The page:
There were 10,131 households out of which 31.70% had children under the age of 18 living with them, 52.20% were married couples living together, 15.30% had a female householder with no husband present, and 28.10% were non-families. 25.30% of all households were made up of individuals and 11.30% had someone living alone who was 65 years of age or older. The average household size was 2.51 and the average family size was 3.00.
In the county, the population was spread out with 25.30% under the age of 18, 9.50% from 18 to 24, 26.70% from 25 to 44, 23.80% from 45 to 64, and 14.70% who were 65 years of age or older. The median age was 37 years. For every 100 females there were 92.10 males. For every 100 females age 18 and over, there were 88.00 males.
The median income for a household in the county was $32,635, and the median income for a family was $38,847. Males had a median income of $30,452 versus $21,045 for females. The per capita income for the county was $15,370. About 10.10% of families and 13.70% of the population were below the poverty line, including 17.20% of those under age 18 and 16.90% of those age 65 or over.
As of the 2010 United States Census, there were 25,417 people, 9,990 households, and 6,939 families residing in the county. The population density was 51.8 inhabitants per square mile (20.0/km2). There were 12,079 housing units at an average density of 24.6 per square mile (9.5/km2). The racial makeup of the county was 69.6% white, 28.3% black or African American, 0.3% Asian, 0.2% American Indian, 0.4% from other races, and 1.1% from two or more races. Those of Hispanic or Latino origin made up 1.0% of the population. In terms of ancestry, 14.7% were American, 10.9% were Irish, 9.7% were English, 7.6% were German, and 5.6% were Scotch-Irish.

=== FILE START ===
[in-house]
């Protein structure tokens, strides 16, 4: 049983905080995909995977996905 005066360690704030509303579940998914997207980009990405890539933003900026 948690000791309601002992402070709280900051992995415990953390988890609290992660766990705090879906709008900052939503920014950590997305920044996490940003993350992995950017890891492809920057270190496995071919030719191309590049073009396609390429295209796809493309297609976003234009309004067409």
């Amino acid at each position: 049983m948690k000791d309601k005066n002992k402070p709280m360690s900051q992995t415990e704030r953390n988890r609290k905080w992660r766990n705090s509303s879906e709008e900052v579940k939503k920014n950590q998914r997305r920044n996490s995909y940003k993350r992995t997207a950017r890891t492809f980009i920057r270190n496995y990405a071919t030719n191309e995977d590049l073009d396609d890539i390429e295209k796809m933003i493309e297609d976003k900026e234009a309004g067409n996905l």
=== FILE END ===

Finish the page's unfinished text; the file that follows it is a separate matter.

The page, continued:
Of the 9,990 households, 31.5% had children under the age of 18 living with them, 49.2% were married couples living together, 15.3% had a female householder with no husband present, 30.5% were non-families, and 27.3% of all households were made up of individuals. The average household size was 2.45 and the average family size was 2.98. The median age was 41.6 years.